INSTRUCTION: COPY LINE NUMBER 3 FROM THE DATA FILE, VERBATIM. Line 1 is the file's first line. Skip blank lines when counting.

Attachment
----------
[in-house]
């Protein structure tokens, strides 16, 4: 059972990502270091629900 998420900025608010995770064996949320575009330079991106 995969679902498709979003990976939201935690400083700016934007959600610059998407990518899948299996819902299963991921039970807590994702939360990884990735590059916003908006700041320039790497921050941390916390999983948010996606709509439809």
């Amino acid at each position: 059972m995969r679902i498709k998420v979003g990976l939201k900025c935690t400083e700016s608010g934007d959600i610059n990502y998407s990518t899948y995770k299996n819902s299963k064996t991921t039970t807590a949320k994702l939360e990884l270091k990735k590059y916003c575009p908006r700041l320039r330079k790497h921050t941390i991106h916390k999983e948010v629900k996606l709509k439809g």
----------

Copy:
């Amino acid at each position: 059972m995969r679902i498709k998420v979003g990976l939201k900025c935690t400083e700016s608010g934007d959600i610059n990502y998407s990518t899948y995770k299996n819902s299963k064996t991921t039970t807590a949320k994702l939360e990884l270091k990735k590059y916003c575009p908006r700041l320039r330079k790497h921050t941390i991106h916390k999983e948010v629900k996606l709509k439809g």